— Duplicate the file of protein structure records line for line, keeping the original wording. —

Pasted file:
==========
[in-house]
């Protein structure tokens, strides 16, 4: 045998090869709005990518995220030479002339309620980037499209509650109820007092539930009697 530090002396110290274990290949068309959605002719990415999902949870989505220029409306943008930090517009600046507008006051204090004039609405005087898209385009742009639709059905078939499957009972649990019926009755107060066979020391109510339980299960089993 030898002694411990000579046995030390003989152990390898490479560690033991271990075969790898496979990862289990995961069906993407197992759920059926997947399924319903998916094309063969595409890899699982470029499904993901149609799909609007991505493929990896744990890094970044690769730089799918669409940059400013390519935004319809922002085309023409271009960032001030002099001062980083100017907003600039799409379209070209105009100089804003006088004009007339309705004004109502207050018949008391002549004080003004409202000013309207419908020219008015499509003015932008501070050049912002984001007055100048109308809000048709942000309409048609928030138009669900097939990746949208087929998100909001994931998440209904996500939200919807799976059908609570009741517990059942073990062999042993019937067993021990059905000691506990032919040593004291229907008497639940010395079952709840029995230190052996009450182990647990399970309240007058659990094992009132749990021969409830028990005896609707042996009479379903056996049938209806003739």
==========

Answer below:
[in-house]
């Protein structure tokens, strides 16, 4: 045998090869709005990518995220030479002339309620980037499209509650109820007092539930009697 530090002396110290274990290949068309959605002719990415999902949870989505220029409306943008930090517009600046507008006051204090004039609405005087898209385009742009639709059905078939499957009972649990019926009755107060066979020391109510339980299960089993 030898002694411990000579046995030390003989152990390898490479560690033991271990075969790898496979990862289990995961069906993407197992759920059926997947399924319903998916094309063969595409890899699982470029499904993901149609799909609007991505493929990896744990890094970044690769730089799918669409940059400013390519935004319809922002085309023409271009960032001030002099001062980083100017907003600039799409379209070209105009100089804003006088004009007339309705004004109502207050018949008391002549004080003004409202000013309207419908020219008015499509003015932008501070050049912002984001007055100048109308809000048709942000309409048609928030138009669900097939990746949208087929998100909001994931998440209904996500939200919807799976059908609570009741517990059942073990062999042993019937067993021990059905000691506990032919040593004291229907008497639940010395079952709840029995230190052996009450182990647990399970309240007058659990094992009132749990021969409830028990005896609707042996009479379903056996049938209806003739």